Just before Jerry Gorsline died he loaned me a book: “Black Brant: Sea Goose of the Pacific Coast.” We had exchanged stories about this bird through email; Jerry was eager to get the book into my hands. When I went to his home to pick it up, he was having difficulty breathing.
Though Jerry’s physical health was poor, two of his core attributes remained intact: his deep appreciation for the natural world, and his generosity. Despite his suffering, he was determined to share the book, and stories of a bird he loved, with me. He spoke of the striking plumage of this small sea goose, the soft cronk of its voice, the eelgrass it grazes at the ocean’s edge.
Jerry’s legacy is large in many places I care about, including Kah Tai Prairie, a remnant of the wildflower-strewn meadows that once carpeted much of the land around Port Townsend. Jerry’s legacy also lives on in many people I admire.
Tim McNulty has given the Olympic Peninsula an eloquent voice with his poetry and his many natural history books. Tim considers Jerry a mentor, as well as a friend. Willi Smothers, who inspired me to learn about botany with his boundless enthusiasm for endemic plants in the Olympic high country, credits Jerry with sparking his interest in native flora a few decades ago. Even if I hadn’t met Jerry, I still would have benefited from his influence on the land and people of the Olympic Peninsula.
I first met Jerry when I was launching an effort to preserve an old-growth forest. I had heard he’d led some successful conservation efforts and was excited to get to know him. With his eyeglasses and plaid shirt, he looked woodsy and studious. As we chatted in his home surrounded by books and views of Discovery Bay, his voice hardly rose above a hoarse whisper, and he seemed painfully thin. His health was deteriorating, but I imagined him lean and soft-spoken as a young man, eager to share natural history knowledge with fellow tree planters in the forest, eager to get books into their hands as they hiked through the wilds.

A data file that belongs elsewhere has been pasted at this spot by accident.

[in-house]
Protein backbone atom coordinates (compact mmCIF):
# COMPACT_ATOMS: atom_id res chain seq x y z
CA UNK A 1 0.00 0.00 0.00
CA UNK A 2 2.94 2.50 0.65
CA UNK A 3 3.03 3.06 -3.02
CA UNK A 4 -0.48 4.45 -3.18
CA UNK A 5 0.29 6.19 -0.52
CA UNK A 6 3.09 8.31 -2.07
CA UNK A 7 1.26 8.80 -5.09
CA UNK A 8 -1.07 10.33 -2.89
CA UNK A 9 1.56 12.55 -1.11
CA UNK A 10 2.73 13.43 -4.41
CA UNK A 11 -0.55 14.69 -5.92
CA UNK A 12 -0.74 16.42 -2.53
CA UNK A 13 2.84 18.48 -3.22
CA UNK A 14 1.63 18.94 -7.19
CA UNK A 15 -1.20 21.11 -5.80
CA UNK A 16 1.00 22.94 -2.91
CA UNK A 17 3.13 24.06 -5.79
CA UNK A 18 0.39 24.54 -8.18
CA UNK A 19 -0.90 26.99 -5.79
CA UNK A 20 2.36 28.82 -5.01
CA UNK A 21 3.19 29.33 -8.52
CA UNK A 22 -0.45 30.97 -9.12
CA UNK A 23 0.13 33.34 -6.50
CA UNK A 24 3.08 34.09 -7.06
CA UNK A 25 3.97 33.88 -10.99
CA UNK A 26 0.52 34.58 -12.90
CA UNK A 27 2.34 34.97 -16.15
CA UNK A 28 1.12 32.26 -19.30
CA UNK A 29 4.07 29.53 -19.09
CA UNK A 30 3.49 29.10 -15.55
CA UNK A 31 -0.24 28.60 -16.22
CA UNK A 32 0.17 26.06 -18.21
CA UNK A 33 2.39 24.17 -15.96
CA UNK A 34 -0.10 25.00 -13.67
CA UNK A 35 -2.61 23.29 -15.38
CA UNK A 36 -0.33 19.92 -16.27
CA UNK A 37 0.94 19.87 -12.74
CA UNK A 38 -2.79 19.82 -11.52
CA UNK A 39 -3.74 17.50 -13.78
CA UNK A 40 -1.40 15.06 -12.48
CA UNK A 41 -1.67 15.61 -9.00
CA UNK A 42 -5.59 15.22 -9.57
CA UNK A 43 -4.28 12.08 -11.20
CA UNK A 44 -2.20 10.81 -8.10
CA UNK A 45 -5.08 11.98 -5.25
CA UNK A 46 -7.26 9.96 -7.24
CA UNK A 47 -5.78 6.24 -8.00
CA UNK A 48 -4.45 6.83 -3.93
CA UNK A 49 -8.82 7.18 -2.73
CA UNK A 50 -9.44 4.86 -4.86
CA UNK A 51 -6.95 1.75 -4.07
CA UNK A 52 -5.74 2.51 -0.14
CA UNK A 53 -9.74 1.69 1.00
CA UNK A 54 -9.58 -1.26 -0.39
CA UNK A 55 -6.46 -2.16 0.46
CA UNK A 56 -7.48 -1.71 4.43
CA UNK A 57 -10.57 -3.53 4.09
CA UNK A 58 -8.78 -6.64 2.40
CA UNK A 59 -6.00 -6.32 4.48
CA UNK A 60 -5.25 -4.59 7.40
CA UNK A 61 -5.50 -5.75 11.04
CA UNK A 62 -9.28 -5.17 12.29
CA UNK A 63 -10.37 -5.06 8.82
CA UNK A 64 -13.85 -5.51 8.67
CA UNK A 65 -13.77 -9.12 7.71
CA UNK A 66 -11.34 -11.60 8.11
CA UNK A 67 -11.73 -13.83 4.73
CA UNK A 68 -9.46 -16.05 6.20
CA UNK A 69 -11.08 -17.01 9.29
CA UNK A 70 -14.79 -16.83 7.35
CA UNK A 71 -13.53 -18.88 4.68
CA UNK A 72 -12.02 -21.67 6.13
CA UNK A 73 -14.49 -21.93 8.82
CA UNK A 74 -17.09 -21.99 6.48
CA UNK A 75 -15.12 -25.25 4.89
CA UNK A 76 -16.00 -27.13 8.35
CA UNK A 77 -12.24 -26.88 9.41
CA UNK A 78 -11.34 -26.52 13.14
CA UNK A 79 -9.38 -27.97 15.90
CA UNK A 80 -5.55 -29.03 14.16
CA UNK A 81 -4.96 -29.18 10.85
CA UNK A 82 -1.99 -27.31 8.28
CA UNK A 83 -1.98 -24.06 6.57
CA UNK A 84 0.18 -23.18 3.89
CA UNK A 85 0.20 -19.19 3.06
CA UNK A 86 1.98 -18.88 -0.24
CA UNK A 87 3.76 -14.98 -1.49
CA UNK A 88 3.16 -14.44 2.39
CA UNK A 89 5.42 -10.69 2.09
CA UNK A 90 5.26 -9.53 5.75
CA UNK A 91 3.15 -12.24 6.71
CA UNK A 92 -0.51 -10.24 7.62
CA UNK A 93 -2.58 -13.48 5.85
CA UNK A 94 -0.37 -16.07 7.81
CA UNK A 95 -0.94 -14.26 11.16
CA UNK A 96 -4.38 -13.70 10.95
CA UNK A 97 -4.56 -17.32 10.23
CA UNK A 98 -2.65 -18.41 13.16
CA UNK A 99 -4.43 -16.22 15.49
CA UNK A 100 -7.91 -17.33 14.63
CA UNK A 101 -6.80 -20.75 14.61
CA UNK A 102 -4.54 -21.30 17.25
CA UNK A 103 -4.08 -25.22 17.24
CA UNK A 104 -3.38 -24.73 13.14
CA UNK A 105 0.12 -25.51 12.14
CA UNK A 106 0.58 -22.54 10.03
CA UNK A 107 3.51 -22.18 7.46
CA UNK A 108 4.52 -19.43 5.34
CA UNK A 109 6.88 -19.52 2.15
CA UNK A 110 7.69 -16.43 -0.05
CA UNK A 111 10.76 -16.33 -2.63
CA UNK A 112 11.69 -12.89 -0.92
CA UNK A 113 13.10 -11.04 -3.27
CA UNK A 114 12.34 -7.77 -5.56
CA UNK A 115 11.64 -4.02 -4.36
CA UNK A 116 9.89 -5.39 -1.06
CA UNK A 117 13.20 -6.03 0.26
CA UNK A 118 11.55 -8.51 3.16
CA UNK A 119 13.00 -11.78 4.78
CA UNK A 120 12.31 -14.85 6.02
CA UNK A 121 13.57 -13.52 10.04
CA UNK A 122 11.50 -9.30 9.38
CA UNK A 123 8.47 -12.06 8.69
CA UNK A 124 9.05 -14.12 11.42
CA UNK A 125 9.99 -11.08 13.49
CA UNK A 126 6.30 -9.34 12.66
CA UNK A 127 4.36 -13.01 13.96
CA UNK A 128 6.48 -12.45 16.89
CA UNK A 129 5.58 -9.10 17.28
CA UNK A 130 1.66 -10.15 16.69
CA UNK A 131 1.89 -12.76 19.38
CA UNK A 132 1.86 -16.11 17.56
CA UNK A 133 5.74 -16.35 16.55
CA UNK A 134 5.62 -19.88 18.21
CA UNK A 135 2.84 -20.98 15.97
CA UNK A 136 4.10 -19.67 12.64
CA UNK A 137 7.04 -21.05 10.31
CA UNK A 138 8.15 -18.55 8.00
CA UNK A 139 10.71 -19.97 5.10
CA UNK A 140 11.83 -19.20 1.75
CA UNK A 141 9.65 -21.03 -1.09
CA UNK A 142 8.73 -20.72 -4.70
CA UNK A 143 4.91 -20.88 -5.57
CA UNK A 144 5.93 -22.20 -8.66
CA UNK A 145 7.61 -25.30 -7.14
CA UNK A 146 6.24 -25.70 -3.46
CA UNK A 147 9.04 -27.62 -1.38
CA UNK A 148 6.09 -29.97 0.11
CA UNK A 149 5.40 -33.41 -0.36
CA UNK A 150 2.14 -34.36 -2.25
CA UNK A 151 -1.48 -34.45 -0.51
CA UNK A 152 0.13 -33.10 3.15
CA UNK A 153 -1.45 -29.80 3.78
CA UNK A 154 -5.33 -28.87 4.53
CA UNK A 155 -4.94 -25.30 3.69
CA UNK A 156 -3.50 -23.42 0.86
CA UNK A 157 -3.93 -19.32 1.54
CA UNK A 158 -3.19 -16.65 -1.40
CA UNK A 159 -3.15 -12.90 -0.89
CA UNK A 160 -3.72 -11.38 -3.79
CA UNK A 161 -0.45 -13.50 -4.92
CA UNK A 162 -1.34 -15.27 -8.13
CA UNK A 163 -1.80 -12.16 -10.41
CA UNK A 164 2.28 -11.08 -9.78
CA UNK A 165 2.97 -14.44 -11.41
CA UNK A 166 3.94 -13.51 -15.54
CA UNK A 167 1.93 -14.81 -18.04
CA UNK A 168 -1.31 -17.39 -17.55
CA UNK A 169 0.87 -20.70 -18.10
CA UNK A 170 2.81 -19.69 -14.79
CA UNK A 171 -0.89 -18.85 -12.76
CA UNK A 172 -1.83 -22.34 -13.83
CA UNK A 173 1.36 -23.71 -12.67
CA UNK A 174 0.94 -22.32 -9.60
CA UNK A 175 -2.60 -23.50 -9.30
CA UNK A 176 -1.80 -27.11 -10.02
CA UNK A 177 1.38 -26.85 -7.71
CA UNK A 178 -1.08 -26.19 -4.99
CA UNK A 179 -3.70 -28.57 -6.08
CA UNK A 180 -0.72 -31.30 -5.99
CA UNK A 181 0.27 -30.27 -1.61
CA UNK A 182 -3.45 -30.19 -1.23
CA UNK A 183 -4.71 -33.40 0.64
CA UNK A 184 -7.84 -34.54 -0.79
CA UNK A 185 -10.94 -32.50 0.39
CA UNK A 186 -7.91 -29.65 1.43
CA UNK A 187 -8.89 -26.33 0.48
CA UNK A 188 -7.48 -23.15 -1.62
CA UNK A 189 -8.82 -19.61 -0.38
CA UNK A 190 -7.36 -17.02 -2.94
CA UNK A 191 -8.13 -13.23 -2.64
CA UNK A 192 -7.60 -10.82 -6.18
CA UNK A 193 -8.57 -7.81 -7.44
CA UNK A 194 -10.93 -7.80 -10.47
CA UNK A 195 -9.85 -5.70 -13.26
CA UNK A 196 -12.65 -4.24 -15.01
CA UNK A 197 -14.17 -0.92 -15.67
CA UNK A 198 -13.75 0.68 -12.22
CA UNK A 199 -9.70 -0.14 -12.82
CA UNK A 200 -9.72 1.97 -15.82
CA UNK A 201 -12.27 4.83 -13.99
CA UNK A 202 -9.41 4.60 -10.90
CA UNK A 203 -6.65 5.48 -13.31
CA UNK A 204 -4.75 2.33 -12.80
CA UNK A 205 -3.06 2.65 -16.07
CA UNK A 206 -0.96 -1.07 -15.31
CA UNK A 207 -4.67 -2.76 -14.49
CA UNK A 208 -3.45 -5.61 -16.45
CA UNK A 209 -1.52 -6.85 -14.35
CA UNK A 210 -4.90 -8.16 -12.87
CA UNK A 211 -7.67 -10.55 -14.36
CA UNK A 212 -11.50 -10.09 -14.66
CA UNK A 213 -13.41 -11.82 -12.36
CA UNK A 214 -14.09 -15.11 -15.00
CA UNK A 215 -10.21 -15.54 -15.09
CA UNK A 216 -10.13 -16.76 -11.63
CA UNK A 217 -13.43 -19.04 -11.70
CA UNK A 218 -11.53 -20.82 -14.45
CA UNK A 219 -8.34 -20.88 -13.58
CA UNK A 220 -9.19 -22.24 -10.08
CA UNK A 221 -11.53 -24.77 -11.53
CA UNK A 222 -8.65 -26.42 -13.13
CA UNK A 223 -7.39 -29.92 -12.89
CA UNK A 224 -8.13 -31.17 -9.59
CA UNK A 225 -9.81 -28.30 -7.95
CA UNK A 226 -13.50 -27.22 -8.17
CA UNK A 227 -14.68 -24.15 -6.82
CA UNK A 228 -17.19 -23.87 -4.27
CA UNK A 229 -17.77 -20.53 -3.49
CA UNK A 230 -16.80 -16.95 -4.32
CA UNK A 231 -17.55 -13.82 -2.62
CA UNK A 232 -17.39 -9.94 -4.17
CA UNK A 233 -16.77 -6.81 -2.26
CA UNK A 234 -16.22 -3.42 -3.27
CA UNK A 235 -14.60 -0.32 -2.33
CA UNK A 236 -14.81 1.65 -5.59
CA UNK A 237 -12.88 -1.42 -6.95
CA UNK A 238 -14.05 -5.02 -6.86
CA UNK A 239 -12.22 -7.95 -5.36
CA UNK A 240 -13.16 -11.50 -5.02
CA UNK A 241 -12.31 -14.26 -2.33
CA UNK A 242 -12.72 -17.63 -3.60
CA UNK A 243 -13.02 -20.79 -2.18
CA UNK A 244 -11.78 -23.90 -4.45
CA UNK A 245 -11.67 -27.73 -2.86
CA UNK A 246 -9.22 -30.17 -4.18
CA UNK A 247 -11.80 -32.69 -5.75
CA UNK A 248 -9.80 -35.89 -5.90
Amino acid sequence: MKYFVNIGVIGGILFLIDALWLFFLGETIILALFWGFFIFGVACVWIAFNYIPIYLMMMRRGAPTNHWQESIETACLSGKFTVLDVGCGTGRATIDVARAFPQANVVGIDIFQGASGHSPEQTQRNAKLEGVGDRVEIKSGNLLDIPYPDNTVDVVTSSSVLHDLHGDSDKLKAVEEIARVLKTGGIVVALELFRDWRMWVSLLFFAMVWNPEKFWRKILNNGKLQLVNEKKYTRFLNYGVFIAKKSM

Jerry was born in New York in 1940. At age 18 he headed west to San Francisco, and in the 1970s he arrived on the Olympic Peninsula. He was a founder of Olympic Reforestation, a forestry co-op, and he helped organize Salal Cafe, a cooperative restaurant in Port Townsend. He worked as a consulting forester for Washington Environmental Council until retirement, and his volunteer work through the Washington Native Plant Society and other organizations was extensive.
While talking with Jerry I learned that, like me, he had no formal training in forestry or conservation biology, and was self-taught. It’s always great fun to meet a fellow autodidact—I liked Jerry immensely, as well as admiring him for his pioneering conservation work and outreach. The more I spoke with Jerry, the more I felt the comfort of encountering a kindred mind. As our conversations progressed, we realized we’d both had our worldview shaped by Buddhism and our readings of the Stoic philosophers.
Jerry gave me copies of books he’d written and edited—“Rainshadow,” “Working the Woods, Working the Sea,” and “Shadows of our Ancestors”—and in our conversations he gave me practical conservation advice. But more importantly, he gave me inspiration. When I was feeling overwhelmed and underequipped for the effort to save the forest, Jerry convinced me to continue. When I was inclined to quit, he gifted me his tools.